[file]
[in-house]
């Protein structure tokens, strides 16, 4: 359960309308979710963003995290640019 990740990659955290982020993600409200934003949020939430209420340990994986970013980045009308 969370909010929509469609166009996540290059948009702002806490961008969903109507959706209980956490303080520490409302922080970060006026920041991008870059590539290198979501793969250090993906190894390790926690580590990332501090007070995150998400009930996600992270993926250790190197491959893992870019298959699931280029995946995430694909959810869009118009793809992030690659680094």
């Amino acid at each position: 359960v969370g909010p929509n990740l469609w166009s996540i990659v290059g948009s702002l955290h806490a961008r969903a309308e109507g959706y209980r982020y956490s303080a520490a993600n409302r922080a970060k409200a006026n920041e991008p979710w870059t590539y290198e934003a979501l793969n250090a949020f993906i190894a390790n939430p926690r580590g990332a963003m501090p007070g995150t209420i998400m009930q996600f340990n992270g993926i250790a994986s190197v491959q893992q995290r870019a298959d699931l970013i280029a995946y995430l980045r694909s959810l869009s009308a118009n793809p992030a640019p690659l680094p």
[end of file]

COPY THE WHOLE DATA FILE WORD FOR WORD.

[in-house]
């Protein structure tokens, strides 16, 4: 359960309308979710963003995290640019 990740990659955290982020993600409200934003949020939430209420340990994986970013980045009308 969370909010929509469609166009996540290059948009702002806490961008969903109507959706209980956490303080520490409302922080970060006026920041991008870059590539290198979501793969250090993906190894390790926690580590990332501090007070995150998400009930996600992270993926250790190197491959893992870019298959699931280029995946995430694909959810869009118009793809992030690659680094």
């Amino acid at each position: 359960v969370g909010p929509n990740l469609w166009s996540i990659v290059g948009s702002l955290h806490a961008r969903a309308e109507g959706y209980r982020y956490s303080a520490a993600n409302r922080a970060k409200a006026n920041e991008p979710w870059t590539y290198e934003a979501l793969n250090a949020f993906i190894a390790n939430p926690r580590g990332a963003m501090p007070g995150t209420i998400m009930q996600f340990n992270g993926i250790a994986s190197v491959q893992q995290r870019a298959d699931l970013i280029a995946y995430l980045r694909s959810l869009s009308a118009n793809p992030a640019p690659l680094p």